The future of Woolworths’ $3 billion home improvement business is under a cloud after its chief architect and biggest supporter Grant O’Brien announced plans to retire as chief executive, leaving the door open for his successor to convince the board to pull the plug.
Mr O’Brien reaffirmed Woolworths’ commitment to the Masters and Home Timber and Hardware chains a month ago, saying the rationale for entering the $45 billion home-improvement market was just as valid today as it was in 2009, when Woolworths unveiled plans to take on market leader Bunnings by opening a chain of big-box hardware stores.
The business is draining about $400 million in cash from the company each year.
Credit Suisse analyst Grant Saligari
Mr O’Brien and chairman Ralph Waters defended the strategy again on Wednesday, saying Masters will eventually deliver value for Woolworths shareholders.
Woolworths Masters chain is losing $200 million a year and is not expected to break even until 2019.
Woolworths Masters chain is losing $200 million a year and is not expected to break even until 2019. Photo: Glenn Hunt
However, Mr Waters conceded that a new chief executive would be free to review all aspects of Woolworths’ strategy, including portfolio investments such as Masters and the underperforming BIG W chain.
“In the fullness of time a new CEO will get to understand what is trying to be achieved with Masters and how much progress has been made and will come to his own conclusions,” Mr Waters said.
“In Australia there is a great urgency for returns we don’t notice overseas. Our overseas partner (Lowe’s) is very comfortable with the time it will take to turn this into a long-term profitable business,” he said.
“We think in the fullness of time we will have an extremely viable home-improvement business under the Masters chain. It requires patience and it requires patient capital.”
Woolworths has invested more than $2 billion into home improvement and its US joint venture partner Lowe’s $1 billion, taking their total investment to date to $3.07 billion.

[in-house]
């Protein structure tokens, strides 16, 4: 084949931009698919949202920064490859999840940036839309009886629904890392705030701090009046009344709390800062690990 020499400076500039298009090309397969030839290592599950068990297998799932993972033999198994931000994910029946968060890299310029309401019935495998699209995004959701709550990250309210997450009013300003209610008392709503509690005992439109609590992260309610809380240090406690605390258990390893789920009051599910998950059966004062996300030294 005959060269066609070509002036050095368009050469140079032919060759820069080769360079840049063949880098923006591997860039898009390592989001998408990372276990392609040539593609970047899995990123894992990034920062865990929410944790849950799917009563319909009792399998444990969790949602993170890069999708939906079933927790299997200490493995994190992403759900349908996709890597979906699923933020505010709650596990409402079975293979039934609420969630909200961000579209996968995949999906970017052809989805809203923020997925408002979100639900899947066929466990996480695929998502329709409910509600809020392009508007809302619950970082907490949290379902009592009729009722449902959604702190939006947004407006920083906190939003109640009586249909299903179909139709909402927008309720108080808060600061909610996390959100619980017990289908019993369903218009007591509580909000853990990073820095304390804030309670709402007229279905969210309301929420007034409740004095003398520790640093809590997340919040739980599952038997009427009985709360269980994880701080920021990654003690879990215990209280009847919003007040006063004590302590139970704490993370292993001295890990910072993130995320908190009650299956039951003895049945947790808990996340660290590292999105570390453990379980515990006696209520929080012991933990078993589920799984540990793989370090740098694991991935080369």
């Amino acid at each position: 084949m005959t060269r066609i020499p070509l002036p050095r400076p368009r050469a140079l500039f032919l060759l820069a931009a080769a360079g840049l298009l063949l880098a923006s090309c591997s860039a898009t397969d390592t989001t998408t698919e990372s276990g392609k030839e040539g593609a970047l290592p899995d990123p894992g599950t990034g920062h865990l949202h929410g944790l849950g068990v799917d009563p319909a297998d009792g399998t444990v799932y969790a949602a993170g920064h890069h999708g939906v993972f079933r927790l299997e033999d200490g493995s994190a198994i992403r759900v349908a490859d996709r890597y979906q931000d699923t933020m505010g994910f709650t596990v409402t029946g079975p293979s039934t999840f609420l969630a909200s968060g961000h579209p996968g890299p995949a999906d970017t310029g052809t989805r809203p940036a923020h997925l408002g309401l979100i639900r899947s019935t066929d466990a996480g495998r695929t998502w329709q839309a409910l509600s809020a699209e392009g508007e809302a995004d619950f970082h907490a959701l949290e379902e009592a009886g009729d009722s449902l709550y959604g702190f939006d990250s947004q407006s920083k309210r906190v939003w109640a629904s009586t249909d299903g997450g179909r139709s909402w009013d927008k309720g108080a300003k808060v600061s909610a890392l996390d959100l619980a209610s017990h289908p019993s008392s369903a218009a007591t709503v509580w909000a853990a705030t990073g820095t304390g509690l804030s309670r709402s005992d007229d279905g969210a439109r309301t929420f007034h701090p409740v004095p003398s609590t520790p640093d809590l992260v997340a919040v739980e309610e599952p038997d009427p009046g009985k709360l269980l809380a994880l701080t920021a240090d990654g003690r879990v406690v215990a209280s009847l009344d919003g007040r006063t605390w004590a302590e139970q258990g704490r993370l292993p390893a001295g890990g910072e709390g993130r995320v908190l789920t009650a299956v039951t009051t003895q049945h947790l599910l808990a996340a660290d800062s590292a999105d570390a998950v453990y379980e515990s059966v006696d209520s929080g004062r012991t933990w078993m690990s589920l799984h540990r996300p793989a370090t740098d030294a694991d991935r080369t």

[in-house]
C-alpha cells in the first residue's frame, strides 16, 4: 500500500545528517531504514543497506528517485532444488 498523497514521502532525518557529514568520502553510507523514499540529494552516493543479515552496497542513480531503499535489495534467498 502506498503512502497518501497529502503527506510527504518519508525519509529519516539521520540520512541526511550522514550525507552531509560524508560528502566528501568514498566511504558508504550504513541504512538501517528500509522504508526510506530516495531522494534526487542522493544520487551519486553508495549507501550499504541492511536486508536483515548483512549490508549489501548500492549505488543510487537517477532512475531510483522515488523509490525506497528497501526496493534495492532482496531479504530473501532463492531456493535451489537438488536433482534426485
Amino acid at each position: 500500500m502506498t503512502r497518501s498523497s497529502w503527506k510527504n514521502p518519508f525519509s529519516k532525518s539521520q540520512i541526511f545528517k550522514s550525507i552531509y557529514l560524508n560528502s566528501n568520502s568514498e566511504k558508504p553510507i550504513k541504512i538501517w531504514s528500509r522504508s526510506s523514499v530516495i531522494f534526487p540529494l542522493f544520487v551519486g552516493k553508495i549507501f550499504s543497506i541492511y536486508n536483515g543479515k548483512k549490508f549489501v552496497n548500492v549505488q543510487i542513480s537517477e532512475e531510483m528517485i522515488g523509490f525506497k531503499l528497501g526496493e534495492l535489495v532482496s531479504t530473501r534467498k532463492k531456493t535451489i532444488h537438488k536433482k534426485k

Racked up losses
However, the business has racked up losses of $500 million over the past three years and is not expected to break even until 2019 or 2020.
Lowe’s has a put option to sell its 33 per cent stake to Woolworths after October 2016.
Woolworths hired a British-based hardware expert, Matt Tyson, to run the business 16 months ago and has been tweaking the Masters strategy, adding new products and changing store layouts to boost sales.
Woolworths is also reducing the capital allocated to Masters by $600 million over the next three years and plans to open only four new Masters stores a year, compared with 10 to 15 previously.
“We have a very clear plan and Matt has a very clear plan and that’s got to be given time to prove the concept,” Mr O’Brien said. “The early signs are good.”
Home-improvement sales rose 19.8 per cent in the fourth quarter to date, with Masters sales up 17.7 per cent. However, Masters sales per store are less than $18 million a year, well below the $30 million analysts estimate is needed to break even.
“The business is draining about $400 million in cash from the company each year,” Credit Suisse analyst Grant Saligari said.
Analysts and investors believe the 50-store Masters chain would be attractive to private equity buyers, which could merge it with rivals such as Metcash’s Mitre 10.
In a report in April, Citigroup analyst Craig Woolford estimated it would cost Woolworths $1.6 billion to exit Masters, including the cost of clearing inventory, exiting leases and buying the Lowe’s put option. However, Woolworths stood to recoup at least $700 million and as much as $970 million selling sites and stock, so the net loss would be between $300 million and $900 million.